Here is a small new service, that should make life a little bit easier for my fellow WordPress plugin developers. I’ve first presented it at WordCamp Lithuania last weekend and since then, more than 10 plugin developers have signed up.
So, without further ado, please meet Deployer. As it says in the front page, Deployer is a service, that automatically syncs Your plugin code from GitHub to WordPress.org plugin directory.
Traditionally, if you wanted to publish a plugin to WordPress.org directory, you needed to know how to use Subversion(SVN). For you youngsters out there – Subversion is a version control system that was cool before Git came along. And because it was cool in 2003, when WordPress was being created, SVN became the basis of all infrastructure for WordPress project. Core, plugins, themes – everything is versioned using SVN.
Like any other version control system, SVN has its own pros and cons. The main disadvantage that SVN suffers from nowadays is not being Git. All the young developers know how to use Git, all the old ones do, too. Github is an awesome place to host and develop opensource projects, because it has nice tools for issue tracking, merging, pull requests, etc.
Also, it is easy to contribute via GitHub, especially if compared to SVN and WordPress plugin directory. In all the time that I’ve been developing WordPress plugins, I’ve not received a single patch for my plugins via SVN/WordPress.org. But I have received numerous pull requests via GitHub and, as I am now finding out, GitHub is also really awesome if you are working in a team.
Because of all that, a lot of new WordPress plugin development is happening on GitHub, and only new releases are published via SVN. It can be done, but the process is cumbersome and, if you have quite a few active plugins, can become quite tedious. You have to clone your git repository, checkout your SVN repository, put the new version in correct place, refresh the
readme.txt file and then commit everything to SVN repository. Rinse and repeat with every new release.
A few months ago, Ship was introduced. It was a service that fully automated the process of publishing new versions to WordPress.org via SVN and allowed developers to do all their development on GitHub. Having 10 plugins to maintain, I was really excited. But there were a couple of drawbacks.
First, Ship required pretty wide access to my GitHub account. GitHub does not provide granular API access, so I’d have to grant Ship access to all my GitHub repos, not only the one I wanted to publish from. That includes my private repos.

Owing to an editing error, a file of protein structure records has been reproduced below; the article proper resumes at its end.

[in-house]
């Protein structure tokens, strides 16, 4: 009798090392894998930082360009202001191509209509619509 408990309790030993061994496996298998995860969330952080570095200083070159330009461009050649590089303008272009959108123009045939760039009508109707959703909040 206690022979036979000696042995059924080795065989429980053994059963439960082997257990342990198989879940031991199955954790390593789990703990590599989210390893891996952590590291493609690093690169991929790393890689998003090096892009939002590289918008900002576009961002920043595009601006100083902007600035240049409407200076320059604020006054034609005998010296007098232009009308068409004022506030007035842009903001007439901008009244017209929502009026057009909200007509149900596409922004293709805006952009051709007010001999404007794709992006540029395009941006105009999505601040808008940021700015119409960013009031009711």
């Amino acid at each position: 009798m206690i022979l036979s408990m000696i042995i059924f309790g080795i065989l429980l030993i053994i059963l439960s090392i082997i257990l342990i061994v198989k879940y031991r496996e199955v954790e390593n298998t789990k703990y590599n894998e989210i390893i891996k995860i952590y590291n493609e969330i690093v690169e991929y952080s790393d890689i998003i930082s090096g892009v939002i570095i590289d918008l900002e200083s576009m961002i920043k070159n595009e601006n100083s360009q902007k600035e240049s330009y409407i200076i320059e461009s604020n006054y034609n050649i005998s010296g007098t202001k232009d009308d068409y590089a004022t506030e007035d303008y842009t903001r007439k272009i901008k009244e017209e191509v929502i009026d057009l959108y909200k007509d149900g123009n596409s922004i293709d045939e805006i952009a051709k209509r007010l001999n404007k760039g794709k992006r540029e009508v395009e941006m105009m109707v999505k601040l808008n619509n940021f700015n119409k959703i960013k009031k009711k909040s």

Second, Ship needed my WordPress.org credentials. And because it will need to use them regularly, they could not really hash them and had to store them in plaintext. Again, that would give Ship access to everyhing in my WordPress.org account. All plugins, all themes, all comments, all translations, etc. Everything.
Naturally, a lot of developers did not trust the service enough to grant that much access. So it got me thinking. And Deployer was born.
In a sense, Deployer is pretty similar to Ship. It also tries to automate the whole process of publishing from GitHub to WordPress.org SVN repository. But it takes quite oposite stance when it comes to requiring access. Where Ship requests a lot of privileges, Deployer asks for almost none.
GitHub. Deployer asks no privileges on GitHub. Public GitHub repositories can be cloned without any limitations by anyone, so Deployer does that. Deployer would need access to set up a WebHook for itself, but instead of requesting access Deployer provides step by step instructions for user how to set up the Webhook manually.
WordPress.org. Instead of requiring user’s WordPress.org credentials, Deployer has a dedicated WordPRess.org user,
deployer. User has to manually add the
deployer user to his plugin’s committer list, thus allowing that user to commit code to plugin’s SVN repository. This also enhances security, because WordPress.org can identify all the commits, made by
deployer user and roll them back in case there is a breach from Deployer’s side.
Because of this tactic, Deployer can keep a very light touch when it comes to privileges. But that also means, that there is no ‘single button’ installation, and user has to complete several manual steps to properly setup Deployer. Also, Deployer currently does not work with completely new plugins, because WordPress.org does not allow to add new commiters, until at least one commit is made by original author via SVN.
Deployer currently handles three scenarios:
- Releasing a new version
- Updating plugin assets
Releasing a new version
To release a new version, you need to
git tag a new version in
master branch of your GitHub repository:
git add readme.txt git add plugin-file.php git commit -m "version 1.0.1" git tag 1.0.1 git push origin master --tags
Updating readme.txt file
readme.txt is a very important file for a WordPress plugin. WordPress.org plugin directory picks most of the displayed content out of this file, so plugin authors might need to update it quite often.
readme.txt just update it in
master branch of GitHub repository
git add readme.txt git commit -m "readme update" git push origin master
Updating plugin assets
Plugins store some graphic assets, that are being used in WordPress plugin directory in a special folder in their SVN repository, called
assets. To let Deployer handle plugin assets, you should create an empty branch
assets in your GitHub repository and put all asset files there.
assets on WordPress.org with every commit to
assets branch in your GitHub repository.
git checkout assets git add -A git commit -m "new banner and updated screenshot" git push origin assets
And that is pretty much all. You work on your GitHub repository and WordPress.org gets updated automatically whenever you trigger related actions. Try it out at deployer.edwinapp.com. And let me know if you run into any issues!